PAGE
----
The petrogenesis of back-arc magmas, constrained by zircon O and Hf isotopes, in the Frontal Cordillera and Precordillera, Argentina

Gregory H. Poole, Anthony I.S. Kemp, Steffen G. Hagemann, Marco L. Fiorentini, Heejin Jeon, Ian S. Williams, Eduardo O. Zappettini, Nora A. Rubinstein

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11 Citations (Scopus)


The Andean margin of the South American continent has been magmatically and tectonically active for over 330 million years. It is the type location where “Cordilleran-type” magmatism and orogenesis are manifest. In Argentina and Chile, between the latitudes of 28° and 40° S, magmatism related to the Gondwanan “Cordilleran-type” orogeny is reflected in a series of Carboniferous to Triassic intrusions. A comprehensive model exists for the petrogenesis of such magmas in Chile, however there is relatively little understanding of the nature and timing of Permo-Triassic magmatism in the Frontal Cordillera and Precordillera in Argentina. To address this, we present a new dataset of in situ zircon U–Pb, O and Hf isotopes from 15 felsic intrusions from Argentina. Zircon geochronology shows that magmatism in this region commenced at ca. 285 Ma and continued until ca. 250 Ma. Zircon O and Hf isotopes suggest that the oldest Permian magmas were derived from young supracrustal sources, with elevated δ18O (~ 8.5 to 7.5‰) and negative εHf values (~ − 1 to − 3 εHf). The emplacement of these magmas was coeval with the formation of mantle-derived magmas characterised by mantle-like δ18O (~ 6.0 to 5.5‰) and moderately positive εHf values (~ 4 to 1 εHf). As magmatism continued, transitional isotope signatures became predominant as melts of these disparate sources interacted and hybridised. It is proposed that under a compressional regime, mantle-derived magmas were halted in the lower continental crust, where they exchanged heat and volatiles with an older fertile lithosphere to generate melts from supracrustal sources. A shift in the stress regime at ca. 285 Ma permitted both crustally derived and juvenile mantle-derived magmas to exploit newly formed conduits to rise into the upper crust. A regional compilation of zircon O and Hf isotopes from felsic igneous rocks reveals a coherent secular trend over ~ 100 million years, where the oldest magmatism exhibits a dominant supracrustal component and younger magmas progressively (over 50 Ma) transition towards juvenile mantle-like isotopic compositions. This new dataset from Argentina fills a significant gap in the previous regional models between 285 and 250 Ma and documents the isotopic response of magmas produced in back-arc regions to a transition between compression and extensional/neutral stress regimes. These results give insight into the generation of new, or recycling of, continental crust in a back-arc setting and how the transition from compression to extension is imperative for ore-forming magmas to reach the upper crust.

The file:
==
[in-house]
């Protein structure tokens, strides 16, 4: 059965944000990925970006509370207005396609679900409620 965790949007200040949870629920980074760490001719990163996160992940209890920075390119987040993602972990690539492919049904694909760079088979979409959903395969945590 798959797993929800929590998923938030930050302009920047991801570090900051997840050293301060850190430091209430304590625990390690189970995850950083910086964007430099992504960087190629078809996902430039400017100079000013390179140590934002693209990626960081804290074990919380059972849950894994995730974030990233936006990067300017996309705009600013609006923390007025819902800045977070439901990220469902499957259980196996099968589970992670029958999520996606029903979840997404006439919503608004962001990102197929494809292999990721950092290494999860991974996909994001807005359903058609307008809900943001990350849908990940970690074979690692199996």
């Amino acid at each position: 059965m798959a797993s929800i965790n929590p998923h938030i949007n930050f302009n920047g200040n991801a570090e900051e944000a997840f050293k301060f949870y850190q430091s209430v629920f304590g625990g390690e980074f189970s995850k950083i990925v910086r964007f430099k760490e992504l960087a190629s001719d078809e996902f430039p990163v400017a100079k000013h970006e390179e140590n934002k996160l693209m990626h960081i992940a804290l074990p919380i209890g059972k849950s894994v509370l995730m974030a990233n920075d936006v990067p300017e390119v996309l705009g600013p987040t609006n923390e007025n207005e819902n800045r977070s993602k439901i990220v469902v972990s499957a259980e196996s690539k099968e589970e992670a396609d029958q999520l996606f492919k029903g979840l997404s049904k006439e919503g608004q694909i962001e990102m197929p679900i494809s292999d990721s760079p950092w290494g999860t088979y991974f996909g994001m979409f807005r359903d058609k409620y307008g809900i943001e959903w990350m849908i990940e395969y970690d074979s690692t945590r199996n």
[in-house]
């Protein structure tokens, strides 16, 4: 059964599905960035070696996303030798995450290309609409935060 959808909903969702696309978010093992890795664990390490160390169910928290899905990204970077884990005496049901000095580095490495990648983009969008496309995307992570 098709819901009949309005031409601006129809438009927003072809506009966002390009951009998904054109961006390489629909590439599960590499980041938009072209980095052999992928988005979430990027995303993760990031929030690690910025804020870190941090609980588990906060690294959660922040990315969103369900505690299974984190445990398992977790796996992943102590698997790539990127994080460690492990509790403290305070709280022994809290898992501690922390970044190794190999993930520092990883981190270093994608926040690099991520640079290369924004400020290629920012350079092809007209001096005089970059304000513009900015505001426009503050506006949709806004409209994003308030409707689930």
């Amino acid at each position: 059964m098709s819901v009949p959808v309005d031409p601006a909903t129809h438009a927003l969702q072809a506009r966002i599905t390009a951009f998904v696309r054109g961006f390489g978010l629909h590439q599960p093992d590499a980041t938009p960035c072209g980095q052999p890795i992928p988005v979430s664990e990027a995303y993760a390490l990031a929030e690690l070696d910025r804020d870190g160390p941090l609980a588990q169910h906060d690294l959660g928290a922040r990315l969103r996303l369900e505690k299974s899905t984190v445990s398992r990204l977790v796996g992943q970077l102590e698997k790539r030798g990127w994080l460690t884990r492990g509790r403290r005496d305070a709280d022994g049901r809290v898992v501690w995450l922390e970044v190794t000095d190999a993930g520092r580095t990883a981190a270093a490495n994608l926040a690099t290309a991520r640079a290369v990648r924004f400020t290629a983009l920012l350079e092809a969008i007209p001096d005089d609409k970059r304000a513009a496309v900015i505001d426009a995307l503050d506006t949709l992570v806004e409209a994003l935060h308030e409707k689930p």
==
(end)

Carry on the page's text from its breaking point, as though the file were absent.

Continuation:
Original languageEnglish
Article number89
JournalContributions to Mineralogy and Petrology
Issue number9
Publication statusPublished - Sept 2020


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